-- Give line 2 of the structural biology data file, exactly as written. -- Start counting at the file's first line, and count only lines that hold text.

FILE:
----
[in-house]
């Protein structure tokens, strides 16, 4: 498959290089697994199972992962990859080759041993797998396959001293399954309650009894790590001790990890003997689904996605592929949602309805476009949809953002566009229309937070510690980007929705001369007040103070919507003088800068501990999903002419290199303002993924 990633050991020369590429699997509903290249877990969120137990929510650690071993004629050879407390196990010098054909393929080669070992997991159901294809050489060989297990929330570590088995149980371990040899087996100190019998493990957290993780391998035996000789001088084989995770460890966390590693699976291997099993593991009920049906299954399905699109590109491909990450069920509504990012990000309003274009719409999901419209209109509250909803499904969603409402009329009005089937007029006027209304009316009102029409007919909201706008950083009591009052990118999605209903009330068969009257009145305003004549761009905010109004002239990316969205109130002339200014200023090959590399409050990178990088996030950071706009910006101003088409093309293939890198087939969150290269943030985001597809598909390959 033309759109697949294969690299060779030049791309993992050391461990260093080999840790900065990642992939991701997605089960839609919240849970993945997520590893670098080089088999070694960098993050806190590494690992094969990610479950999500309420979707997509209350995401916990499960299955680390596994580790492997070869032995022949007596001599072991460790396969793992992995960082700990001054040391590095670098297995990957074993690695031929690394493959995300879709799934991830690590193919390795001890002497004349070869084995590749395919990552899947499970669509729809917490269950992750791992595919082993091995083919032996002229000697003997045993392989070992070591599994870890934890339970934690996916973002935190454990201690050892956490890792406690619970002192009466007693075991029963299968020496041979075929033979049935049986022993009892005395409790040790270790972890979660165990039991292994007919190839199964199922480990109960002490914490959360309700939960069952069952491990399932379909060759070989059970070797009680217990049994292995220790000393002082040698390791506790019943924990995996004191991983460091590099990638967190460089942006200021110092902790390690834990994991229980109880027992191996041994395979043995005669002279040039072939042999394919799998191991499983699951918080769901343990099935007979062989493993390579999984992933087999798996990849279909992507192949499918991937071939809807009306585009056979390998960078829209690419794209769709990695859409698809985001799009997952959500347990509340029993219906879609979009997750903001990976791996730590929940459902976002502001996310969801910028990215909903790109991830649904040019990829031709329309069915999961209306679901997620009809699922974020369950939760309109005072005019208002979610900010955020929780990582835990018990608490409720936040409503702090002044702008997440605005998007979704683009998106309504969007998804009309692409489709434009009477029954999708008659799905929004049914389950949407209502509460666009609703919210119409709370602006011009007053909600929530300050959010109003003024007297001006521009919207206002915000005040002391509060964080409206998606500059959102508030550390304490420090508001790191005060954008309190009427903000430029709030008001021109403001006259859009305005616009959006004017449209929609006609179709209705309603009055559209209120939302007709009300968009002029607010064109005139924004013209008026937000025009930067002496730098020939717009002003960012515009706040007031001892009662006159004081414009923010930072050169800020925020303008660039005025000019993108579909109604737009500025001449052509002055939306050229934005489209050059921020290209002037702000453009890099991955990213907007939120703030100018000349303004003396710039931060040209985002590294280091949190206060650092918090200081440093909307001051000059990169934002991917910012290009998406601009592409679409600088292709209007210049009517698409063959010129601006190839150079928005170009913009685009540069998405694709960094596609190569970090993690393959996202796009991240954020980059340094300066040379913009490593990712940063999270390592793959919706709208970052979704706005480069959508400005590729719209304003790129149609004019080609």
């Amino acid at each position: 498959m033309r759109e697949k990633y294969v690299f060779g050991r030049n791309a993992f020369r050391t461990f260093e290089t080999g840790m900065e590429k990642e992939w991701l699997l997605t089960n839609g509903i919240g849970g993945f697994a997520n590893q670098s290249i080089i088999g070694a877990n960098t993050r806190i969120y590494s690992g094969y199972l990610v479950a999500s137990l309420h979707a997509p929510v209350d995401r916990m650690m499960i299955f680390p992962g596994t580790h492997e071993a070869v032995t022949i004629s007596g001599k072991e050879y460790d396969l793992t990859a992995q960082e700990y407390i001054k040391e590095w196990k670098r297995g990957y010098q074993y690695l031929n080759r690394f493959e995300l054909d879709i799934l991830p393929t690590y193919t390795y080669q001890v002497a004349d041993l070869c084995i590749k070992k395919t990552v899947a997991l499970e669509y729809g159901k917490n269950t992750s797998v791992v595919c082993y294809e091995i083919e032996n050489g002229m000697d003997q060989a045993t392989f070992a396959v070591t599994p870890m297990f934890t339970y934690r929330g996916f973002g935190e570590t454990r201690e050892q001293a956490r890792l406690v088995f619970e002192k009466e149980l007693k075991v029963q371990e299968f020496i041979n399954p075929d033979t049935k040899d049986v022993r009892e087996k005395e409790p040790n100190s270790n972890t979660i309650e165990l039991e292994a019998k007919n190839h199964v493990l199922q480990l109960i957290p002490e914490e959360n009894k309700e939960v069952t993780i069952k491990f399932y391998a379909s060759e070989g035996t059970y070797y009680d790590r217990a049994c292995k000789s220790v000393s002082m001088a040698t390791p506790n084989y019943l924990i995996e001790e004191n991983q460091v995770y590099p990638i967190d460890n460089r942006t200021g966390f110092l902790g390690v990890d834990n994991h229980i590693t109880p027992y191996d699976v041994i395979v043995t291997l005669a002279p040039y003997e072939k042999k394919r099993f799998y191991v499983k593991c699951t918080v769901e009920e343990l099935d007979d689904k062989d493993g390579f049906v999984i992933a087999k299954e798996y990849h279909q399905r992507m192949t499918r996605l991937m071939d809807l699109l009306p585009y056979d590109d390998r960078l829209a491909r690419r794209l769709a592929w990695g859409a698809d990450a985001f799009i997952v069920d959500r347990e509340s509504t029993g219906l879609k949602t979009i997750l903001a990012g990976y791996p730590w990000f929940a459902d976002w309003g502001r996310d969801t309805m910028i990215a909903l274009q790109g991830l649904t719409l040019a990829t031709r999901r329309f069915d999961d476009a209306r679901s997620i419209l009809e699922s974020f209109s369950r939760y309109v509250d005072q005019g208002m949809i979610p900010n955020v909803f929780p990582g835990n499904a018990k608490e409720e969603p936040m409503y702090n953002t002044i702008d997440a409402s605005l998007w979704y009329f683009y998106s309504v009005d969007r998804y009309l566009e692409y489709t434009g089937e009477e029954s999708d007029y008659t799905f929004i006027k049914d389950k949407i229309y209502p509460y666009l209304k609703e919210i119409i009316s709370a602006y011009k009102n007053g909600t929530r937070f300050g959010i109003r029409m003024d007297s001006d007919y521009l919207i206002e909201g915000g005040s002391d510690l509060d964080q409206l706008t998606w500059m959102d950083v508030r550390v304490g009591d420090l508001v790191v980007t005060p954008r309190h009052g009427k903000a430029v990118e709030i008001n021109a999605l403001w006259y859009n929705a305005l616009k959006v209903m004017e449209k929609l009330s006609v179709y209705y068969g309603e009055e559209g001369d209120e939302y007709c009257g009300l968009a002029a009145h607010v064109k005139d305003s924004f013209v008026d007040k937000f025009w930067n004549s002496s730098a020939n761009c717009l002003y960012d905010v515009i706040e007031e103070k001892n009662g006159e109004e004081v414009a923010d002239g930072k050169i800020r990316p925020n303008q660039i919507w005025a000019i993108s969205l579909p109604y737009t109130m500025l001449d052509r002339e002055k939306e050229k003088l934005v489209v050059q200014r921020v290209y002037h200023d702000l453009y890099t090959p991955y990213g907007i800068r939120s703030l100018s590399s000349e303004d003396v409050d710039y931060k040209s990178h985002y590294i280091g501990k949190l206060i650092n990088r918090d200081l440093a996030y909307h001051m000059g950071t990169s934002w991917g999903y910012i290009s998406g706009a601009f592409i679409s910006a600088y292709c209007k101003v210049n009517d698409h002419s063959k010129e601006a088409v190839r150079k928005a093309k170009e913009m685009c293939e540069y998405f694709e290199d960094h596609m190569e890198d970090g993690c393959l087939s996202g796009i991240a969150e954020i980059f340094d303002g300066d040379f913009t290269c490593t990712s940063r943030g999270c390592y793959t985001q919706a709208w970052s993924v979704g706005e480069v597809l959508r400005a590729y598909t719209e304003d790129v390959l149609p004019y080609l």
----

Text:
């Protein structure tokens, strides 16, 4: 498959290089697994199972992962990859080759041993797998396959001293399954309650009894790590001790990890003997689904996605592929949602309805476009949809953002566009229309937070510690980007929705001369007040103070919507003088800068501990999903002419290199303002993924 990633050991020369590429699997509903290249877990969120137990929510650690071993004629050879407390196990010098054909393929080669070992997991159901294809050489060989297990929330570590088995149980371990040899087996100190019998493990957290993780391998035996000789001088084989995770460890966390590693699976291997099993593991009920049906299954399905699109590109491909990450069920509504990012990000309003274009719409999901419209209109509250909803499904969603409402009329009005089937007029006027209304009316009102029409007919909201706008950083009591009052990118999605209903009330068969009257009145305003004549761009905010109004002239990316969205109130002339200014200023090959590399409050990178990088996030950071706009910006101003088409093309293939890198087939969150290269943030985001597809598909390959 033309759109697949294969690299060779030049791309993992050391461990260093080999840790900065990642992939991701997605089960839609919240849970993945997520590893670098080089088999070694960098993050806190590494690992094969990610479950999500309420979707997509209350995401916990499960299955680390596994580790492997070869032995022949007596001599072991460790396969793992992995960082700990001054040391590095670098297995990957074993690695031929690394493959995300879709799934991830690590193919390795001890002497004349070869084995590749395919990552899947499970669509729809917490269950992750791992595919082993091995083919032996002229000697003997045993392989070992070591599994870890934890339970934690996916973002935190454990201690050892956490890792406690619970002192009466007693075991029963299968020496041979075929033979049935049986022993009892005395409790040790270790972890979660165990039991292994007919190839199964199922480990109960002490914490959360309700939960069952069952491990399932379909060759070989059970070797009680217990049994292995220790000393002082040698390791506790019943924990995996004191991983460091590099990638967190460089942006200021110092902790390690834990994991229980109880027992191996041994395979043995005669002279040039072939042999394919799998191991499983699951918080769901343990099935007979062989493993390579999984992933087999798996990849279909992507192949499918991937071939809807009306585009056979390998960078829209690419794209769709990695859409698809985001799009997952959500347990509340029993219906879609979009997750903001990976791996730590929940459902976002502001996310969801910028990215909903790109991830649904040019990829031709329309069915999961209306679901997620009809699922974020369950939760309109005072005019208002979610900010955020929780990582835990018990608490409720936040409503702090002044702008997440605005998007979704683009998106309504969007998804009309692409489709434009009477029954999708008659799905929004049914389950949407209502509460666009609703919210119409709370602006011009007053909600929530300050959010109003003024007297001006521009919207206002915000005040002391509060964080409206998606500059959102508030550390304490420090508001790191005060954008309190009427903000430029709030008001021109403001006259859009305005616009959006004017449209929609006609179709209705309603009055559209209120939302007709009300968009002029607010064109005139924004013209008026937000025009930067002496730098020939717009002003960012515009706040007031001892009662006159004081414009923010930072050169800020925020303008660039005025000019993108579909109604737009500025001449052509002055939306050229934005489209050059921020290209002037702000453009890099991955990213907007939120703030100018000349303004003396710039931060040209985002590294280091949190206060650092918090200081440093909307001051000059990169934002991917910012290009998406601009592409679409600088292709209007210049009517698409063959010129601006190839150079928005170009913009685009540069998405694709960094596609190569970090993690393959996202796009991240954020980059340094300066040379913009490593990712940063999270390592793959919706709208970052979704706005480069959508400005590729719209304003790129149609004019080609």